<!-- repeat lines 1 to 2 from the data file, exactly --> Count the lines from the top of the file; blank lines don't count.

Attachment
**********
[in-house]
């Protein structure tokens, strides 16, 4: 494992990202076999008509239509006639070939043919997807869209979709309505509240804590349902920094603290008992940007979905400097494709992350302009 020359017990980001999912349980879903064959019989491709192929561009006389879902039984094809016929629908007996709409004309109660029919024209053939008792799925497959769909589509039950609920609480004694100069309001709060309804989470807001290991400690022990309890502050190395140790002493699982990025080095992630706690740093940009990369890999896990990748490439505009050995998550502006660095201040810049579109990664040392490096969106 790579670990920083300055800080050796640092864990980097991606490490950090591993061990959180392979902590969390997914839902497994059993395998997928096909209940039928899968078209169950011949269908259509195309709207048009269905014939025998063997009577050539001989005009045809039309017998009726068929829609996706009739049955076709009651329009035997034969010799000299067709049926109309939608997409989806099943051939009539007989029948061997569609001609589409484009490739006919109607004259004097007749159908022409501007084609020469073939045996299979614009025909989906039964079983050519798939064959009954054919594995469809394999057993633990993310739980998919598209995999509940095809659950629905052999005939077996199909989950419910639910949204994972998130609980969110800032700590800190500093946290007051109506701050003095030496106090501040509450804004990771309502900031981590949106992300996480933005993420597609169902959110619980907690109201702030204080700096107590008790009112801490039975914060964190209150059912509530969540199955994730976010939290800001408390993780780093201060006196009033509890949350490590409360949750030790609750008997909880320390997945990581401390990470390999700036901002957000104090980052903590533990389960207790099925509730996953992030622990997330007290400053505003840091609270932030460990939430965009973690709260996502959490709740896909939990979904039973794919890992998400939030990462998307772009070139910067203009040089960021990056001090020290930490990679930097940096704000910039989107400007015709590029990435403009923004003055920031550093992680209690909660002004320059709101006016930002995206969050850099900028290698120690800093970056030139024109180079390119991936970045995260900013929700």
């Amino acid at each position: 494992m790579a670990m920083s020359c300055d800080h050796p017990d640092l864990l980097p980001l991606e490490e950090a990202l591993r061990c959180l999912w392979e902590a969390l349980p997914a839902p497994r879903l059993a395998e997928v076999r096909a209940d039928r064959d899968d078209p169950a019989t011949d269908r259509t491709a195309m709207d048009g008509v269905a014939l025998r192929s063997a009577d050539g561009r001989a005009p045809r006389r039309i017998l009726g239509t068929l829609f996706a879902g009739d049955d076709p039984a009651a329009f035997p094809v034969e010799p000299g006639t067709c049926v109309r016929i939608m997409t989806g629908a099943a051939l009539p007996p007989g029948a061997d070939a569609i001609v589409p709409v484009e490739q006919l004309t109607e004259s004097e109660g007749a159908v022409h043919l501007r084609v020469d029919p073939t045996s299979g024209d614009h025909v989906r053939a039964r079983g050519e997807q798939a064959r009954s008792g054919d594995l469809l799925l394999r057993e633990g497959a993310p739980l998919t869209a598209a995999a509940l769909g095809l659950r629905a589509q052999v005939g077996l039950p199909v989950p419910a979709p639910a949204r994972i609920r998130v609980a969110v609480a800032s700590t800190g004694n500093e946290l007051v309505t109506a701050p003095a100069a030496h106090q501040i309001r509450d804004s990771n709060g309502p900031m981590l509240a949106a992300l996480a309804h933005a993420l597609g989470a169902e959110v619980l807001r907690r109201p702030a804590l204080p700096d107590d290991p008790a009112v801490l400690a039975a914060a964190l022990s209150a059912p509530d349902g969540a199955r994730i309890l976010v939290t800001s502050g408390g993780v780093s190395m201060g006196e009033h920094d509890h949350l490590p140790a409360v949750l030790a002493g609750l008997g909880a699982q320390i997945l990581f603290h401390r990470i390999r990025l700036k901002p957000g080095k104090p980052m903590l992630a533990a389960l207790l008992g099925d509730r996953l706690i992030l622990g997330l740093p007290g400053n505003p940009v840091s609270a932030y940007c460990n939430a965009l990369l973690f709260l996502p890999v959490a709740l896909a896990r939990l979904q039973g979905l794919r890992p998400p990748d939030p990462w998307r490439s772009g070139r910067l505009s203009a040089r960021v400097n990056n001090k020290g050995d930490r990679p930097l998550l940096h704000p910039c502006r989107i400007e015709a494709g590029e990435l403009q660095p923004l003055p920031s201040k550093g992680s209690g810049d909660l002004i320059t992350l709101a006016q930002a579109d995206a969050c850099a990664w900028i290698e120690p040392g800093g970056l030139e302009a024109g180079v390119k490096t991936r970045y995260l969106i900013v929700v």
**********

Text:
[in-house]
């Protein structure tokens, strides 16, 4: 494992990202076999008509239509006639070939043919997807869209979709309505509240804590349902920094603290008992940007979905400097494709992350302009 020359017990980001999912349980879903064959019989491709192929561009006389879902039984094809016929629908007996709409004309109660029919024209053939008792799925497959769909589509039950609920609480004694100069309001709060309804989470807001290991400690022990309890502050190395140790002493699982990025080095992630706690740093940009990369890999896990990748490439505009050995998550502006660095201040810049579109990664040392490096969106 790579670990920083300055800080050796640092864990980097991606490490950090591993061990959180392979902590969390997914839902497994059993395998997928096909209940039928899968078209169950011949269908259509195309709207048009269905014939025998063997009577050539001989005009045809039309017998009726068929829609996706009739049955076709009651329009035997034969010799000299067709049926109309939608997409989806099943051939009539007989029948061997569609001609589409484009490739006919109607004259004097007749159908022409501007084609020469073939045996299979614009025909989906039964079983050519798939064959009954054919594995469809394999057993633990993310739980998919598209995999509940095809659950629905052999005939077996199909989950419910639910949204994972998130609980969110800032700590800190500093946290007051109506701050003095030496106090501040509450804004990771309502900031981590949106992300996480933005993420597609169902959110619980907690109201702030204080700096107590008790009112801490039975914060964190209150059912509530969540199955994730976010939290800001408390993780780093201060006196009033509890949350490590409360949750030790609750008997909880320390997945990581401390990470390999700036901002957000104090980052903590533990389960207790099925509730996953992030622990997330007290400053505003840091609270932030460990939430965009973690709260996502959490709740896909939990979904039973794919890992998400939030990462998307772009070139910067203009040089960021990056001090020290930490990679930097940096704000910039989107400007015709590029990435403009923004003055920031550093992680209690909660002004320059709101006016930002995206969050850099900028290698120690800093970056030139024109180079390119991936970045995260900013929700």